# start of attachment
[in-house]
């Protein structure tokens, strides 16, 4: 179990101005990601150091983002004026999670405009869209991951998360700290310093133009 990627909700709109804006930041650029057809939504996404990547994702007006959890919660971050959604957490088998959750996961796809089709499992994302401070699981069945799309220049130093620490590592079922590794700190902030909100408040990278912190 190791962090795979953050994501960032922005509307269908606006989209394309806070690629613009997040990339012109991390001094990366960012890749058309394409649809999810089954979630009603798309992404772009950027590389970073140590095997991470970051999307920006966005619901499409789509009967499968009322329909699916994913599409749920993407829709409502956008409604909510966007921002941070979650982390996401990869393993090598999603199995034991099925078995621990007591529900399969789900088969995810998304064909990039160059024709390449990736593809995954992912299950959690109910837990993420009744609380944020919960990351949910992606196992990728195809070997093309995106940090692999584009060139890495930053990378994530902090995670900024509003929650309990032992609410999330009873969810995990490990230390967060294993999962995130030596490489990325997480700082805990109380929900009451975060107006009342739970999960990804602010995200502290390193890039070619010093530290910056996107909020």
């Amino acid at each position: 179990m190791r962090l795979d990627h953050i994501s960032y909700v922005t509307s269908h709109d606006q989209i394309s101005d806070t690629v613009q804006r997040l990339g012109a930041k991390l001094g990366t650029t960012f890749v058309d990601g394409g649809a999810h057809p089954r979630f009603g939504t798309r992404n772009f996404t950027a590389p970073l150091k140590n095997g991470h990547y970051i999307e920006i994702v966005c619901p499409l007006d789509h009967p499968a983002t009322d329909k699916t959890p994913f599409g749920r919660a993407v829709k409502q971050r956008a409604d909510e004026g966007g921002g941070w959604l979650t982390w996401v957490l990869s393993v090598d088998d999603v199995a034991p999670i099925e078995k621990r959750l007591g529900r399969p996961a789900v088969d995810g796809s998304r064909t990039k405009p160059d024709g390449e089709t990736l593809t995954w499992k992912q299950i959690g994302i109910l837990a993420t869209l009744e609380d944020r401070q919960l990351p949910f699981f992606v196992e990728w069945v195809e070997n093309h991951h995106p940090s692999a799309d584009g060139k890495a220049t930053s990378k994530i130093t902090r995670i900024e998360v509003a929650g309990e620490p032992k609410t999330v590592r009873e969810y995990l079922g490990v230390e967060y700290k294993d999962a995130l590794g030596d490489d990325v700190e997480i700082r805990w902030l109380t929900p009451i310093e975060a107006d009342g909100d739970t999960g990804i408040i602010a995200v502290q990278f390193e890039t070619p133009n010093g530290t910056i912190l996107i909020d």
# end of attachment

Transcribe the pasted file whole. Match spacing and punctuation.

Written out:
[in-house]
């Protein structure tokens, strides 16, 4: 179990101005990601150091983002004026999670405009869209991951998360700290310093133009 990627909700709109804006930041650029057809939504996404990547994702007006959890919660971050959604957490088998959750996961796809089709499992994302401070699981069945799309220049130093620490590592079922590794700190902030909100408040990278912190 190791962090795979953050994501960032922005509307269908606006989209394309806070690629613009997040990339012109991390001094990366960012890749058309394409649809999810089954979630009603798309992404772009950027590389970073140590095997991470970051999307920006966005619901499409789509009967499968009322329909699916994913599409749920993407829709409502956008409604909510966007921002941070979650982390996401990869393993090598999603199995034991099925078995621990007591529900399969789900088969995810998304064909990039160059024709390449990736593809995954992912299950959690109910837990993420009744609380944020919960990351949910992606196992990728195809070997093309995106940090692999584009060139890495930053990378994530902090995670900024509003929650309990032992609410999330009873969810995990490990230390967060294993999962995130030596490489990325997480700082805990109380929900009451975060107006009342739970999960990804602010995200502290390193890039070619010093530290910056996107909020």
């Amino acid at each position: 179990m190791r962090l795979d990627h953050i994501s960032y909700v922005t509307s269908h709109d606006q989209i394309s101005d806070t690629v613009q804006r997040l990339g012109a930041k991390l001094g990366t650029t960012f890749v058309d990601g394409g649809a999810h057809p089954r979630f009603g939504t798309r992404n772009f996404t950027a590389p970073l150091k140590n095997g991470h990547y970051i999307e920006i994702v966005c619901p499409l007006d789509h009967p499968a983002t009322d329909k699916t959890p994913f599409g749920r919660a993407v829709k409502q971050r956008a409604d909510e004026g966007g921002g941070w959604l979650t982390w996401v957490l990869s393993v090598d088998d999603v199995a034991p999670i099925e078995k621990r959750l007591g529900r399969p996961a789900v088969d995810g796809s998304r064909t990039k405009p160059d024709g390449e089709t990736l593809t995954w499992k992912q299950i959690g994302i109910l837990a993420t869209l009744e609380d944020r401070q919960l990351p949910f699981f992606v196992e990728w069945v195809e070997n093309h991951h995106p940090s692999a799309d584009g060139k890495a220049t930053s990378k994530i130093t902090r995670i900024e998360v509003a929650g309990e620490p032992k609410t999330v590592r009873e969810y995990l079922g490990v230390e967060y700290k294993d999962a995130l590794g030596d490489d990325v700190e997480i700082r805990w902030l109380t929900p009451i310093e975060a107006d009342g909100d739970t999960g990804i408040i602010a995200v502290q990278f390193e890039t070619p133009n010093g530290t910056i912190l996107i909020d």